You can either enter the VIN manually or take a photo of it to upload to the system. You can look up a maximum of five VINs in a 24-hour period from your IP address.[1]

National Highway Traffic Safety Administration

The National Highway Traffic Safety Administration (NHTSA) is a government agency that allows people to check if the car they want to buy has been affected by a safety recall in the past 15 years without being repaired. You only need to enter the VIN in its system and wait for your report. 

Remember that this database provides limited information. It won’t show repaired safety recalls or safety recalls from more than 15 years prior. It also doesn’t have information on international vehicles and some ultra-luxury or specialty vehicles.[2]


VehicleHistory.com is an online service that helps people check a vehicle’s history, including its ownership and repair records. It provides quick and easy access to important information about any given car, including details such as auctions and incidents, historical sales, recalls, and complaints. This site pulls information from a variety of industry and government sources.


iSeeCars is an online service that offers detailed, comprehensive vehicle history reports with a free VIN check. With this service, you can quickly and easily access information on any car, including its market value and average mileage for similar cars. iSeeCars also details the car’s selling history, whether it’s been reported stolen, and any unaddressed safety recalls.


Likely the most well-known provider of vehicle history reports, CARFAX offers free VIN checks that provide fairly limited information. The company basically decodes the VIN to provide information on the car’s country of origin, make, model and trim, model year, assembly plant, and serial number. If you want more detailed information on the vehicle’s history from CARFAX, you unfortunately need to purchase a full report for $44.99.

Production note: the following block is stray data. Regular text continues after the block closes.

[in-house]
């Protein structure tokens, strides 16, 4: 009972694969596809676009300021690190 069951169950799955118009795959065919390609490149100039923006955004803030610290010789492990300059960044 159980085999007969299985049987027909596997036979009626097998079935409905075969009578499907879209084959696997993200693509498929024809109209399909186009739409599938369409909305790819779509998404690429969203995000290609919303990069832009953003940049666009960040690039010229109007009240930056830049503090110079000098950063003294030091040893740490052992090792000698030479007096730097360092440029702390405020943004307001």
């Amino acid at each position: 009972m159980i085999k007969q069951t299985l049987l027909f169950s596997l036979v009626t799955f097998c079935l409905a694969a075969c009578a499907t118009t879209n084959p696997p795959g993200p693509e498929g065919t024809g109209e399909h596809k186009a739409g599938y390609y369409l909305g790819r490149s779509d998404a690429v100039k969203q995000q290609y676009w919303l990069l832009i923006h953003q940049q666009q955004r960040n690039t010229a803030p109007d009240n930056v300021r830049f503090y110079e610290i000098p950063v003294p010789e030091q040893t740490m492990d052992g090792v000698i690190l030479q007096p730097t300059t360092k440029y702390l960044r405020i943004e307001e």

However, many car dealer websites, as well as sites like AutoTrader.com and Cars.com, now offer free CARFAX reports. So you may find links to free reports when shopping around in a car dealer’s online inventory. You should also be able to ask the dealer for this information when you visit a car lot.


This online service provider offers VIN checks to help people determine a vehicle’s history. Through VINPit’s free VIN check, you can quickly and easily access important information about any given car, such as past owners, mileage accuracy, past accidents or damage, and safety and maintenance recalls.


VINCheckFree provides a free online service VIN check to help you research a vehicle. You can learn about the car’s damage records, ownership history, mileage, and more. Just enter the car’s VIN, and the system will scan through its records database and produce a report.


The free VIN check from EpicVIN works by using a car’s VIN or license plate number. The report will confirm the accuracy of the odometer reading, that the car hasn’t been reported stolen, and reveal any undisclosed or hidden damage. EpicVIN reports can also tell you if the car was previously used as a taxi or rental car.


AutoCheck, owned by Experian, is a comprehensive source for vehicle history reports. The free reports outline vehicle history records and provide a score showing how the vehicle compares to others like it. It also predicts the probability of the vehicle being usable in five years.

If you want more detailed information, you can upgrade to a paid report for $24.99 or buy a package of five reports for $49.99.


Bumper provides free VIN checks to help you obtain detailed information about a particular vehicle’s history through reports compiled from information from the National Motor Vehicle Title Information System, J.D. Power, the NHTSA, other government agencies, and insurance providers.

Bumper reports include information on the car’s accident history, reports of damage, sales history, any salvage auction history, and estimated costs for maintenance, fuel, and insurance.

Car company decoders

Some car manufacturers and other websites offer VIN decoders. Simple decoders won’t necessarily tell you about the car’s accident and service history, but they can help you verify the legitimacy of the VIN on the car you’re thinking of buying.

A few VIN decoders to try include:

  • MDecoder: Decodes VINs specifically for BMWs

  • Ford truck enthusiasts: Decodes VINs for Ford trucks